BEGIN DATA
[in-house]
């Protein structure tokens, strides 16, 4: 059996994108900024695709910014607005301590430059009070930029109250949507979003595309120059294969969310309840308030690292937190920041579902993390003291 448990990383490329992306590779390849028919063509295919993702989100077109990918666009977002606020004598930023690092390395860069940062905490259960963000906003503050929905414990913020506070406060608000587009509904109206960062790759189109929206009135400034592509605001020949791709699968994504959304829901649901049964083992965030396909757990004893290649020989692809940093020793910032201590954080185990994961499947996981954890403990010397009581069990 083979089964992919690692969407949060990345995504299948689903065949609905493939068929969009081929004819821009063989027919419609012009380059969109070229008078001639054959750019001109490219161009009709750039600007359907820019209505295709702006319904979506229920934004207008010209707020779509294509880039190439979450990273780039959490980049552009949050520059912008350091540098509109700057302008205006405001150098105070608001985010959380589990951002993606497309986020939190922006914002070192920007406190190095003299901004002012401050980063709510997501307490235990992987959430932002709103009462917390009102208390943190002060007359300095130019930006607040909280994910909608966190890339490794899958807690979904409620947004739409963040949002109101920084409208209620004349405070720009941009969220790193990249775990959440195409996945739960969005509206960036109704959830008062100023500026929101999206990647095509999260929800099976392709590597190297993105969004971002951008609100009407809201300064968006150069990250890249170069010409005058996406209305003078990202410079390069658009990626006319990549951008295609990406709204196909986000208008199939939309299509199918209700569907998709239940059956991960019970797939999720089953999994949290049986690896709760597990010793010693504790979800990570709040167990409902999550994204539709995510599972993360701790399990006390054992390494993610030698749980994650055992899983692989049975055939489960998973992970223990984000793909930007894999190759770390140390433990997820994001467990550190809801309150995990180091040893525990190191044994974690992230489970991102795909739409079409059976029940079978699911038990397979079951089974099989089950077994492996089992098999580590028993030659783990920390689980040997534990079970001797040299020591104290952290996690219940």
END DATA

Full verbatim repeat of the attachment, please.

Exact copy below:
[in-house]
């Protein structure tokens, strides 16, 4: 059996994108900024695709910014607005301590430059009070930029109250949507979003595309120059294969969310309840308030690292937190920041579902993390003291 448990990383490329992306590779390849028919063509295919993702989100077109990918666009977002606020004598930023690092390395860069940062905490259960963000906003503050929905414990913020506070406060608000587009509904109206960062790759189109929206009135400034592509605001020949791709699968994504959304829901649901049964083992965030396909757990004893290649020989692809940093020793910032201590954080185990994961499947996981954890403990010397009581069990 083979089964992919690692969407949060990345995504299948689903065949609905493939068929969009081929004819821009063989027919419609012009380059969109070229008078001639054959750019001109490219161009009709750039600007359907820019209505295709702006319904979506229920934004207008010209707020779509294509880039190439979450990273780039959490980049552009949050520059912008350091540098509109700057302008205006405001150098105070608001985010959380589990951002993606497309986020939190922006914002070192920007406190190095003299901004002012401050980063709510997501307490235990992987959430932002709103009462917390009102208390943190002060007359300095130019930006607040909280994910909608966190890339490794899958807690979904409620947004739409963040949002109101920084409208209620004349405070720009941009969220790193990249775990959440195409996945739960969005509206960036109704959830008062100023500026929101999206990647095509999260929800099976392709590597190297993105969004971002951008609100009407809201300064968006150069990250890249170069010409005058996406209305003078990202410079390069658009990626006319990549951008295609990406709204196909986000208008199939939309299509199918209700569907998709239940059956991960019970797939999720089953999994949290049986690896709760597990010793010693504790979800990570709040167990409902999550994204539709995510599972993360701790399990006390054992390494993610030698749980994650055992899983692989049975055939489960998973992970223990984000793909930007894999190759770390140390433990997820994001467990550190809801309150995990180091040893525990190191044994974690992230489970991102795909739409079409059976029940079978699911038990397979079951089974099989089950077994492996089992098999580590028993030659783990920390689980040997534990079970001797040299020591104290952290996690219940």